As Owners of the Co-op, we all know incorporating fresh fruits and vegetables into our diets is a great way to promote good general health. They’re full of vitamins and minerals essential to our well being. From head, shoulders, knees, toes and everything in between, you can find a specific fruit or vegetable to target your specific needs. But, one thing almost all fruits and vegetables have in common: they’re good for your heart!

Heart disease is the leading cause of death in America. I’d be willing to bet that almost every single one of you reading this article has either known someone, or have yourself been affected in some way by heart disease. Eating a balanced diet can be a challenge. For many, finding the time and/or money to eat right isn’t always that easy. Everyone is busy. We’re going to work and going to class, taking care of this and that, and running the kids here and there. And, thanks to excellent and creative advertising and marketing, even when you think you’re eating healthy, odds are there’s some ingredient in that “whole grain, reduced fat, low calorie” snack that completely contradicts any of your good intentions.

As I mentioned earlier, we all know a diet full of fruits and vegetables is good for us in many ways. There are the vitamins, minerals, and antioxidants that fuel our bodies and keep us healthy. For our hearts, there’s fiber, and there’s no cholesterol.

Cholesterol: A Quick Overview
There are two types of cholesterol: HDL (high-density lipoprotein), and LDL (low-density lipoprotein). HDL is often referred to as the “good” cholesterol, while LDL is referred to as the “bad” cholesterol. LDL isn’t always “bad.” In an ideal scenario, our livers are producing all of the HDL and LDL our bodies need, and yes, LDL plays a vital role in our growth and cell health. The liver sends out the LDL, and any unused LDL is grabbed by the HDL, returned to and processed in the liver to eventually exit through the digestive system. In simplest terms, they work together. We run into problems when the HDL can’t keep up with the LDL, which is either a function of genetics, or diet. The LDL starts to build up in our veins and arteries, forms plaque, and can lead to high blood pressure, heart attack, and strokes.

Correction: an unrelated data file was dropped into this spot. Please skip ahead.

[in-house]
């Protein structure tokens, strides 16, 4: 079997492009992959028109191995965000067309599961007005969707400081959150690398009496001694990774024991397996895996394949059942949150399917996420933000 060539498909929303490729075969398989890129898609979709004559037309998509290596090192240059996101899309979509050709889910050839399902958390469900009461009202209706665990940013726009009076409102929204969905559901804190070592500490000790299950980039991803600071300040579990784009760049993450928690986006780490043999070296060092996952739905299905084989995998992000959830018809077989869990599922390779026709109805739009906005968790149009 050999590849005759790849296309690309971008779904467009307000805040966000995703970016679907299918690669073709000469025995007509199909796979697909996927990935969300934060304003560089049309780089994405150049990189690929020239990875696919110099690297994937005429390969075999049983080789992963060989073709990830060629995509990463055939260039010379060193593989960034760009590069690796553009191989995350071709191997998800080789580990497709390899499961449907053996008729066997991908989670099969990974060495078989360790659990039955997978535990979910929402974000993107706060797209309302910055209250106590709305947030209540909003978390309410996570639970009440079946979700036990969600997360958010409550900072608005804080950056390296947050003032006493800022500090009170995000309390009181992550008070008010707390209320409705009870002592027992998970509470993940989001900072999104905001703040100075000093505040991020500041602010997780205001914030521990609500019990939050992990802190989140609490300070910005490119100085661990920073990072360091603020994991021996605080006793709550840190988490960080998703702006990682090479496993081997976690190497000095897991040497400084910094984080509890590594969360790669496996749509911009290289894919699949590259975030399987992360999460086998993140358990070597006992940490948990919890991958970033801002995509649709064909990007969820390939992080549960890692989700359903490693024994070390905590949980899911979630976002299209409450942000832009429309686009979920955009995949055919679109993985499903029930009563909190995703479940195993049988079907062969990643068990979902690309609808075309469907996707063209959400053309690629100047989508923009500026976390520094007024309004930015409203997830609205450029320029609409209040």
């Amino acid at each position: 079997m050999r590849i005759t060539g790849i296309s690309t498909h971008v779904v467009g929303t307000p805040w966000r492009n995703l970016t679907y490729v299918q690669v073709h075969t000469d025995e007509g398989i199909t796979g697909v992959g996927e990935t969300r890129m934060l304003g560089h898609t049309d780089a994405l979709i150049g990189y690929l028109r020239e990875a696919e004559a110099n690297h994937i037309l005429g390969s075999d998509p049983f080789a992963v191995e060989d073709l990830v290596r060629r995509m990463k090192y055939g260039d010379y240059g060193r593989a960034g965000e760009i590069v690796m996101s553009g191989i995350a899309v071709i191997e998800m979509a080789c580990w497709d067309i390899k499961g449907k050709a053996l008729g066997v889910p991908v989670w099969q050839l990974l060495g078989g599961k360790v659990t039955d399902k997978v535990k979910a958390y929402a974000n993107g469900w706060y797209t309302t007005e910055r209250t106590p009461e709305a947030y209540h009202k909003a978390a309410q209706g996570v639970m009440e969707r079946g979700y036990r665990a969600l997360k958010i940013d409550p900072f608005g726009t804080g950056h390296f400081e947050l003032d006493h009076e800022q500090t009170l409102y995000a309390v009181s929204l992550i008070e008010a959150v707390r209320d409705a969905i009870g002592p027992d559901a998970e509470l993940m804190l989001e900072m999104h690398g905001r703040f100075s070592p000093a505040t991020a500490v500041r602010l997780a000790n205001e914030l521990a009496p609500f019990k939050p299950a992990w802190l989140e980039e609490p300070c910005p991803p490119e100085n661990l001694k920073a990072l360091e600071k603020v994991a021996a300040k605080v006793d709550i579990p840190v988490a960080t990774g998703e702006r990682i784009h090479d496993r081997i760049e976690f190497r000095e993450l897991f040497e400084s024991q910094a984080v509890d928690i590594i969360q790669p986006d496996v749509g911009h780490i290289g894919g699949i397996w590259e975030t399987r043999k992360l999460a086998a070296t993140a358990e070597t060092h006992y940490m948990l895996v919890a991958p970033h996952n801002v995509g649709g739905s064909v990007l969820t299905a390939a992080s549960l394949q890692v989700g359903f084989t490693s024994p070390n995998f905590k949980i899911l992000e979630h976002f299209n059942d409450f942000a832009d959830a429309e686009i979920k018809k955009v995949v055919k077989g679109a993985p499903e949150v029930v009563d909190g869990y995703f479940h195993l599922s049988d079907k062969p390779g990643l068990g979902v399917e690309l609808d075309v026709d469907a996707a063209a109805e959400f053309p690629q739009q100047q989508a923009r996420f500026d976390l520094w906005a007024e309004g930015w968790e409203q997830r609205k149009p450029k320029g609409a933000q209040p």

Almost of our dietary cholesterol comes from animal fat. In addition to animal products, there are trans fats. Trans fats are found in “partially hydrogenated” vegetable oils. Both add to our overall LDL levels, and can decrease our HDL levels. This is what I’m referring to regarding the marketing of unhealthy products as “healthy.” Many “low fat,” “high fiber” products contain high levels of trans fats, which is why it’s so important to read the label and ask questions. Cheese curds deep-fried in partially hydrogenated vegetable oil are like a double-edged sword straight to the heart. That is unless the milk in the curds was from pastured cows.

Omega-3 fatty acids are found in both plant and animal products, and contribute to increased HDL (good cholesterol) levels. Spinach, cauliflower, and Brussels sprouts are all rich in Omega 3s. And, the good news for the meat and dairy crowd: meat and dairy from grass-fed animals is a good source of Omega-3 fatty acids, and the Co-op offers a great selection of meats and dairy products from pastured and grass-fed animals.

Is it Rough Enough?
Fruits and vegetables are a good source of roughage, otherwise known as dietary fiber. There are two types of fiber: soluble and insoluble. Insoluble fiber primarily aids digestion. Soluble fiber dissolves into the blood stream and aids the liver in regulating cholesterol production (specifically bad cholesterol, LDL). In the simplest terms, we can think of fiber as the agent that helps keep our body’s plumbing free of clogs.

All fruits and vegetables contain fiber. Apples and bananas are a good choice in fruits. For vegetables, dark green, leafy vegetables, specifically chard and spinach, are high in fiber. One cup of cooked spinach will contain more fiber than one cup of raw spinach simply because you need 12 cups raw spinach to yield one cup cooked! Hearty greens, like kale and collards, are more effective at lowering cholesterol when steamed vs. raw. Steaming breaks down the cell walls, helping your body absorb nutrients rather than passing through your digestive system. Juicing will do the same. Fruit and vegetable smoothies are a great way to fill up in a heart smart way.

The best thing you can do, is eat a variety of fruit and vegetables (10 a day!), and get your heart rate up a minimum of 20 minutes a day. Just like every other muscle in your body, your heart needs a regular workout to stay strong. Stop in and grab a smoothie, some fresh fruits and vegetables, or any of the heart smart products we offer at the Co-op. Your heart will be happy you did, and so will you!

Liz LauerMusic TogetherPermaculture Design CenterUnion Theater